Monarch Deaths A Natural Whodunit

Something is killing monarch butterflies wintering in Pacific Grove’s Monarch Grove Sanctuary.

Monarch butterflies cling to a pine tree branch in Pacific Grove's Monarch Grove Sanctuary on Friday. Scientists say the butterflies' recent deaths are a "normal process of nature."


Several hundred of the stunning black-and-orange butterflies were found over the past few weeks with abdomens missing, and folks visiting the sanctuary were growing alarmed.

“We were getting a number of calls,” said Lori Mannel, executive director of the Pacific Grove Museum of Natural History, which has docents at the sanctuary.

Was it natural — part of nature’s “red-in-tooth-and-claw” scheme — or something extraordinary threatening to deal a setback to the renovated sanctuary? Was an infestation of wasps wreaking havoc on the monarchs?

“There has been wasp predation in the past, but that hadn’t been seen for many years,” Mannel said.

Scientists who have worked with the museum and city to improve things for the migratory monarchs, who winter on the Central Coast from November to February, say there is nothing to be alarmed about.

“Based on what we’re observing, it’s not out of the normal process of nature,” Mannel said Friday, a day after the city and museum issued a joint press release headlined “Pacific Grove Monarch Numbers Still Healthy.”

“It’s not unusual in the larger scheme of things,” Mannel said.

Francis Villablanca, adviser for the Cal Poly San Luis Obispo Monarch Alert program, said in the press release: “This is consistent with wasp predation, but it is difficult to determine if wasps are solely responsible.”

Stuart Weiss, a scientist working with the city on the sanctuary’s maintenance plan, said in a prepared statement: “Such predation is a normal feature of overwintering monarchs. Some birds learn to avoid the distasteful parts, as do some rodents.”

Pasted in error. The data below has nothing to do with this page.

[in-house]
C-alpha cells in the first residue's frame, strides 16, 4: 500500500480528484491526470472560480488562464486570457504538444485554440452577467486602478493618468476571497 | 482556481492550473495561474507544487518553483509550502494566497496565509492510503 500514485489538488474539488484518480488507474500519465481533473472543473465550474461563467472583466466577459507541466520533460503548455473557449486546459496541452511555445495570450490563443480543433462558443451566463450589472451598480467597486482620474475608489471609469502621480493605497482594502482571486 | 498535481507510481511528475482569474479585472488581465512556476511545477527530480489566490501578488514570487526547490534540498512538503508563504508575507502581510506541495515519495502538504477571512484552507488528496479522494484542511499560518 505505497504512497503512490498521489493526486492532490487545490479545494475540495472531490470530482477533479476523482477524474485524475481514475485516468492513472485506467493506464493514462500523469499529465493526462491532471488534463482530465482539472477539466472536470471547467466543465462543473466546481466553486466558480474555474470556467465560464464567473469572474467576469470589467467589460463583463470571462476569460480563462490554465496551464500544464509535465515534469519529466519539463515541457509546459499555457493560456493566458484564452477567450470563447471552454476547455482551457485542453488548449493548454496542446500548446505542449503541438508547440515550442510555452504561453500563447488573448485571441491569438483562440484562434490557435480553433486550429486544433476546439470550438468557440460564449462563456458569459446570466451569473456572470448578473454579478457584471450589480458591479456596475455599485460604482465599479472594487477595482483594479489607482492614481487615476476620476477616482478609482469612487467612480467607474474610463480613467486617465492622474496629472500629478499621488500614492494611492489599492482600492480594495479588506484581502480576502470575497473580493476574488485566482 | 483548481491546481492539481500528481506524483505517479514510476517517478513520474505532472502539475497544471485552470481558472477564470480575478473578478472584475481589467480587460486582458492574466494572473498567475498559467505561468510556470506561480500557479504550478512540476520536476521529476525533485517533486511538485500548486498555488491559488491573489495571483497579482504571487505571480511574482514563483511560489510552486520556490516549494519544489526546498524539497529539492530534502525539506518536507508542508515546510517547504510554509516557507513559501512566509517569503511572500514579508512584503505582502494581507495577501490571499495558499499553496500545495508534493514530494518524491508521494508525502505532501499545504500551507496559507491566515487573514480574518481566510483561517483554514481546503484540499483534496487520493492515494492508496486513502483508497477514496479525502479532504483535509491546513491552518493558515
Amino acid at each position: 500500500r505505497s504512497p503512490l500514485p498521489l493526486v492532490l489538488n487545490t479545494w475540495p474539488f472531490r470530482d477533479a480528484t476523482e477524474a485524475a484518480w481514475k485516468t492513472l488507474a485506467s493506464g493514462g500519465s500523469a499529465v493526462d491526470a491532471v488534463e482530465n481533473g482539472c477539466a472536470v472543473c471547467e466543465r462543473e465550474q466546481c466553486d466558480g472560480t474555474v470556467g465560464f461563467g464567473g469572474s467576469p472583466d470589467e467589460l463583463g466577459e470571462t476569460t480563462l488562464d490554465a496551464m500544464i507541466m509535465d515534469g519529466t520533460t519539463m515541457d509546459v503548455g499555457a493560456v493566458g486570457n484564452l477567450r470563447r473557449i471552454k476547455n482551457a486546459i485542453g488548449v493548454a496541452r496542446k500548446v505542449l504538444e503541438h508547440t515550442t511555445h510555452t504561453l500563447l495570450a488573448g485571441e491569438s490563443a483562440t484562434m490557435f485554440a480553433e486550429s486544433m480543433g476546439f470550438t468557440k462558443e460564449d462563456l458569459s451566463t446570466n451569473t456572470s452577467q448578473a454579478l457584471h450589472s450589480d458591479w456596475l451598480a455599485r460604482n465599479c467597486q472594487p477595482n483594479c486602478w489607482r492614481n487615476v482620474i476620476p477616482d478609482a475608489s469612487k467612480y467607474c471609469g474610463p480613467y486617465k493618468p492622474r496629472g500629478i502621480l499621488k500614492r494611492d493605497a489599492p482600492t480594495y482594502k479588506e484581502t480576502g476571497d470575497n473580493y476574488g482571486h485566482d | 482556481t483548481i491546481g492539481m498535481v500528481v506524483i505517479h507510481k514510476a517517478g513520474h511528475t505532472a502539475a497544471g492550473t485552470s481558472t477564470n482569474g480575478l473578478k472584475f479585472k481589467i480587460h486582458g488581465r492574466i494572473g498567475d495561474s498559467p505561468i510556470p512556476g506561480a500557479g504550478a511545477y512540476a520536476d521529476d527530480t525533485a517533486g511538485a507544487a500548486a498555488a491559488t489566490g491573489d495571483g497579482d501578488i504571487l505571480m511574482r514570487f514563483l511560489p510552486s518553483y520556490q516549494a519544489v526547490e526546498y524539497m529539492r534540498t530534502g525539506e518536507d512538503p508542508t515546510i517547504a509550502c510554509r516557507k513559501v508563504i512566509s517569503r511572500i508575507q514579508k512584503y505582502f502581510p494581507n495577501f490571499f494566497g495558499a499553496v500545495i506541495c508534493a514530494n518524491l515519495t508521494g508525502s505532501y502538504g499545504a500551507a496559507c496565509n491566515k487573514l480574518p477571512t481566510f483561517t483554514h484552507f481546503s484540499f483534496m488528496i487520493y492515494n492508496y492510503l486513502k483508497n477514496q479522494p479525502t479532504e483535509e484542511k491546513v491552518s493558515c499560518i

Birds and rodents usually find the monarch anything but tasty, but they may munch some butterflies if they are hungry.

Cooler temperatures during recent nights and mornings may have made the monarchs, which are unable to fly unless it’s 55 degrees or warmer, more susceptible to predators, Mannel said.

“There is no cause for panic, but it’s definitely cause to watch closely,” she said.

Docents are keeping track of the numbers of dead monarchs and their gender, and collecting specimens for scientific study.

Current estimates put the fluid monarch population in the sanctuary at 8,800. During the peak, late-November period of their annual visitation, there were about 12,000 butterflies hanging in sanctuary clusters.

“This year has been a phenomenal year,” Mannel said.

Paths, plant life and drainage have been changed, and the only building in the sanctuary was torn down to make accommodations more monarch-friendly. Two years ago, the top monarch count in the sanctuary was about 1,000.

The best time to view the butterflies is between noon and 3 p.m. — the warmest part of the day, Mannel said.

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